my first gig is coming up!
by fotofinish , 08-03-2005 at 08:33 AM (372 Views)
This Saturday morning will be my first photo gig! Although it is only volunteer work, a local, early American museum needed someone to take outdoor pictures on their grounds of mostly families building sun dials. This two hour session should have a lot of kids there. They only need a few pictures for their web site, so it will be a nice, low pressure start. The biggest pressure will come from me.
I figured that I would use my kit lens 18-55mm with lens hood. I was thinking I should also have my polarizer attached. I would also use my 580ex with Lightshere II as fill flash when needed. I’ll bring my 50mm in case there are any indoor shots needed, but I’ll leave my 100-400mm L in the car.
The emphasis should be on the making of the sun dials, the instruction process, expressions, and capturing a mix of both portraits and including as much of the historic house and grounds as possible. As some of my friends here on photozo suggested, I will try different perspectives, from low to high.
I have to remember to frame my shots properly. I often get caught up in the moment and forget about that. But as someone else suggested, I should be careful while concentrating on one shot that I don’t miss another shot around me. This will be hard for someone who has trouble walking and chewing gum at the same time! I would think aperture priority would work best and keep it around f8. But most of all, I have to remember to have fun! After all, this is the main reason I’m doing this, and also, with all my fancy equipment, it is a chance for me to give back some of my talents for the good of the community.
But wait, there’s more! I had already promised my sister that I would take pictures in the afternoon of my nephew’s Little League game. Phil is supposed to pitch in this regional final. It will be a big moment for him. He has done so well this season, too. We are all so proud of him.
This will be a chance for me to use my 100-400mm L. I’ll use my monopod for extra stability. Hopefully, I can get some shots of the ball leaving his hand, and his expressions. I’ll have to try different perspectives too, from behind home plate, from the stands, and perhaps from behind the outfield. The biggest problem will be the position of the sun. I’m not quite sure what to do if their faces are in shadow. I guess I would have to compensate by a stop or two and then hope I can make up for it in CS2.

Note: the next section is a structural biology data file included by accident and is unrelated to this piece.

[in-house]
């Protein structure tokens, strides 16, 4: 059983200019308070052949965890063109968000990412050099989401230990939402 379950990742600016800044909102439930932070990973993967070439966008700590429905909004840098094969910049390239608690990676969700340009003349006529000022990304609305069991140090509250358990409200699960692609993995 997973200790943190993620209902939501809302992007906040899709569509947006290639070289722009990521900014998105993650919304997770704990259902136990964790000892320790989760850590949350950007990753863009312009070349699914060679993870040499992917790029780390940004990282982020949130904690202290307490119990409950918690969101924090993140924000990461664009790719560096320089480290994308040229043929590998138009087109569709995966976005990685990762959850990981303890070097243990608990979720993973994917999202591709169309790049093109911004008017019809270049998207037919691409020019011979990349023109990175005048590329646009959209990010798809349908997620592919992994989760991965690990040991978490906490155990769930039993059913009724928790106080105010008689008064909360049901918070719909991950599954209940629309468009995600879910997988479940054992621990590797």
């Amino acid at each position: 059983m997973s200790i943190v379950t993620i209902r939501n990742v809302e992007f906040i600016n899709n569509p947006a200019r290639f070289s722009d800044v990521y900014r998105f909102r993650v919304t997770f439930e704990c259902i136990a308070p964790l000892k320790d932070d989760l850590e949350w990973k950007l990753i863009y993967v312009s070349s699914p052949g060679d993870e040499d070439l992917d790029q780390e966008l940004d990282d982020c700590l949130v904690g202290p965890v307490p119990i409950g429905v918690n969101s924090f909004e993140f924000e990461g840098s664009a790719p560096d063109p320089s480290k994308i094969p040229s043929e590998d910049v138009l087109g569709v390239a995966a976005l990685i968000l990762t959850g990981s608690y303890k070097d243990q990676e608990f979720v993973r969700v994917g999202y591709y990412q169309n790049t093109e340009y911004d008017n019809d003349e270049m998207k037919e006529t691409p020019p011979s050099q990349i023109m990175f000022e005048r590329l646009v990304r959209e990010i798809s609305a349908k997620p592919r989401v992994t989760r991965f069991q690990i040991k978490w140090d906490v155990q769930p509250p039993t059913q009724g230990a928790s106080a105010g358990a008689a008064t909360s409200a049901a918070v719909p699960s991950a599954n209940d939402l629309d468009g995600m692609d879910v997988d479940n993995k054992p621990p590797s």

All in all, Saturday should be my most ambitious photo experience to date!
gigs and gigs
by fotofinish , 08-08-2005 at 01:03 PM (350 Views)
Friday night, before my first official gig at a local colonial life museum house, I panicked. I only had enough memory in my camera for about 100 raw pictures. And since I wanted to shoot raw, this forced my hand to go out and buy a Lexar Pro 2-gig compact flash card which, because of its price and being last minute, I did not want to do at that point in time. But I bought it and now I would have enough space for about 300 pictures, more than enough to cover the two-hour museum event.
The morning of the sun dial-making class had low humidity and broken clouds. And although I was not getting paid since this was a volunteer event, I was going to get my chance to see if I would like doing “committed” work. When I arrived the instructor informed me that the class was to be conducted both indoors and outdoors. The indoor portion was held within a moderately sized nineteenth-century barn. It was very dark in there, in spite of the windows and track lighting. The outdoors portion was in front of the barn, adjacent to their colonial revival garden dating back to 1921. This took me by surprise since she had originally told me the class was outside. I felt my indoor skills needed work, so this news increased my anxiety levels.
But I had a ball! About twenty people attended, including children. The instructor was great. She began by giving an interesting lecture outside in front of the garden’s sun dial, outlining its history, purpose and design. She then brought everyone inside the barn to begin constructing the sundials using slate.